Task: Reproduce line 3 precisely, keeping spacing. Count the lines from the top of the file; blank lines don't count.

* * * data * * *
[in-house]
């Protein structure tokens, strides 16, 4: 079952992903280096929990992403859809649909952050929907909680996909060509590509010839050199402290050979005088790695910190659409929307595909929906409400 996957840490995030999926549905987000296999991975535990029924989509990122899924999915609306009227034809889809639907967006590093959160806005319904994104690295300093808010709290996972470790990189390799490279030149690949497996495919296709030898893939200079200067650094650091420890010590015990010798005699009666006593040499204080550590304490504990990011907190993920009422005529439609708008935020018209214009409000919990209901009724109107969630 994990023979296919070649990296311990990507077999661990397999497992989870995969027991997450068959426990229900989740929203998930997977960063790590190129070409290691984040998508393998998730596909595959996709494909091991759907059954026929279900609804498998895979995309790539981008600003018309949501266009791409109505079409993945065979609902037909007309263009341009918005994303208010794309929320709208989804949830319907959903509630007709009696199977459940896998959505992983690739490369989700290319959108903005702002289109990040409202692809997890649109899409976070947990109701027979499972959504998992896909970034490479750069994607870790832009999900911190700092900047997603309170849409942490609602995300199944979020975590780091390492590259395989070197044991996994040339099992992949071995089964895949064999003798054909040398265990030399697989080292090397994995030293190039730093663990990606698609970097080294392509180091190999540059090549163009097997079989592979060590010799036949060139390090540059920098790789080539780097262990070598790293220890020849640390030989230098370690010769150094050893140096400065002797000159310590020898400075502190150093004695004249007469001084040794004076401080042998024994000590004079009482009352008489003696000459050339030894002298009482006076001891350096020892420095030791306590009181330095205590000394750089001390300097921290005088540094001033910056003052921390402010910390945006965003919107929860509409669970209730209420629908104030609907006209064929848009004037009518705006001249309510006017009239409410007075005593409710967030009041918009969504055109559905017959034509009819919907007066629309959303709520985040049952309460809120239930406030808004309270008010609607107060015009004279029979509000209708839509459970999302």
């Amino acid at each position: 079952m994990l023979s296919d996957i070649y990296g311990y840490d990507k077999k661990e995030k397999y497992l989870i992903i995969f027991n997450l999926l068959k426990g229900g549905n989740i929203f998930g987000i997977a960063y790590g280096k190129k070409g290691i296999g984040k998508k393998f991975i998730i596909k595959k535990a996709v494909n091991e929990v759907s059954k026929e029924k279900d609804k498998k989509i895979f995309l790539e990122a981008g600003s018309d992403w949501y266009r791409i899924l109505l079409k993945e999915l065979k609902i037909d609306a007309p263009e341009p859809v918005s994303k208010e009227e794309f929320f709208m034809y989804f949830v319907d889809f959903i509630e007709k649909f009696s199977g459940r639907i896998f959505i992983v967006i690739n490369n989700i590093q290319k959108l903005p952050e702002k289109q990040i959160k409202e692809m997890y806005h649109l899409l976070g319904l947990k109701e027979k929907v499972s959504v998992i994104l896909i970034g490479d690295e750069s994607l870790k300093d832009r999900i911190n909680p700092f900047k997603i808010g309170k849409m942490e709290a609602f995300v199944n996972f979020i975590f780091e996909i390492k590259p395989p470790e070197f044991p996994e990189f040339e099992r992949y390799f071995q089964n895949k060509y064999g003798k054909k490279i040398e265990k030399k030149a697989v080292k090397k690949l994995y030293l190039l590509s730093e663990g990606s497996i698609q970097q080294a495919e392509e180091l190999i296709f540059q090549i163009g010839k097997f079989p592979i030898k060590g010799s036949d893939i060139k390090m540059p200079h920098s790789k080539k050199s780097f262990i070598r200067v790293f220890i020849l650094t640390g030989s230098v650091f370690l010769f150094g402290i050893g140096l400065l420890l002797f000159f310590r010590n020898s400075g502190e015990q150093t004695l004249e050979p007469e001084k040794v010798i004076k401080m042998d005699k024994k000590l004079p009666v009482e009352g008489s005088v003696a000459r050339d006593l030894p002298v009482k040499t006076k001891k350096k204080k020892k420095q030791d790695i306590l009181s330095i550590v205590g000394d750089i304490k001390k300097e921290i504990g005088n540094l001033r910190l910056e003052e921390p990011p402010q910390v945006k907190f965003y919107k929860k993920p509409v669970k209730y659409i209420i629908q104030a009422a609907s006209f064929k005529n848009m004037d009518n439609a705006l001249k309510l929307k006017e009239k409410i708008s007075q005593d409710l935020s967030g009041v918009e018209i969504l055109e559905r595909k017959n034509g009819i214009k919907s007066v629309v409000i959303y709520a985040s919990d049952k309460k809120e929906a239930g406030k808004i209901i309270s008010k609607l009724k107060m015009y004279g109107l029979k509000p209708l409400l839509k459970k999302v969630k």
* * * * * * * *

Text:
């Amino acid at each position: 079952m994990l023979s296919d996957i070649y990296g311990y840490d990507k077999k661990e995030k397999y497992l989870i992903i995969f027991n997450l999926l068959k426990g229900g549905n989740i929203f998930g987000i997977a960063y790590g280096k190129k070409g290691i296999g984040k998508k393998f991975i998730i596909k595959k535990a996709v494909n091991e929990v759907s059954k026929e029924k279900d609804k498998k989509i895979f995309l790539e990122a981008g600003s018309d992403w949501y266009r791409i899924l109505l079409k993945e999915l065979k609902i037909d609306a007309p263009e341009p859809v918005s994303k208010e009227e794309f929320f709208m034809y989804f949830v319907d889809f959903i509630e007709k649909f009696s199977g459940r639907i896998f959505i992983v967006i690739n490369n989700i590093q290319k959108l903005p952050e702002k289109q990040i959160k409202e692809m997890y806005h649109l899409l976070g319904l947990k109701e027979k929907v499972s959504v998992i994104l896909i970034g490479d690295e750069s994607l870790k300093d832009r999900i911190n909680p700092f900047k997603i808010g309170k849409m942490e709290a609602f995300v199944n996972f979020i975590f780091e996909i390492k590259p395989p470790e070197f044991p996994e990189f040339e099992r992949y390799f071995q089964n895949k060509y064999g003798k054909k490279i040398e265990k030399k030149a697989v080292k090397k690949l994995y030293l190039l590509s730093e663990g990606s497996i698609q970097q080294a495919e392509e180091l190999i296709f540059q090549i163009g010839k097997f079989p592979i030898k060590g010799s036949d893939i060139k390090m540059p200079h920098s790789k080539k050199s780097f262990i070598r200067v790293f220890i020849l650094t640390g030989s230098v650091f370690l010769f150094g402290i050893g140096l400065l420890l002797f000159f310590r010590n020898s400075g502190e015990q150093t004695l004249e050979p007469e001084k040794v010798i004076k401080m042998d005699k024994k000590l004079p009666v009482e009352g008489s005088v003696a000459r050339d006593l030894p002298v009482k040499t006076k001891k350096k204080k020892k420095q030791d790695i306590l009181s330095i550590v205590g000394d750089i304490k001390k300097e921290i504990g005088n540094l001033r910190l910056e003052e921390p990011p402010q910390v945006k907190f965003y919107k929860k993920p509409v669970k209730y659409i209420i629908q104030a009422a609907s006209f064929k005529n848009m004037d009518n439609a705006l001249k309510l929307k006017e009239k409410i708008s007075q005593d409710l935020s967030g009041v918009e018209i969504l055109e559905r595909k017959n034509g009819i214009k919907s007066v629309v409000i959303y709520a985040s919990d049952k309460k809120e929906a239930g406030k808004i209901i309270s008010k609607l009724k107060m015009y004279g109107l029979k509000p209708l409400l839509k459970k999302v969630k």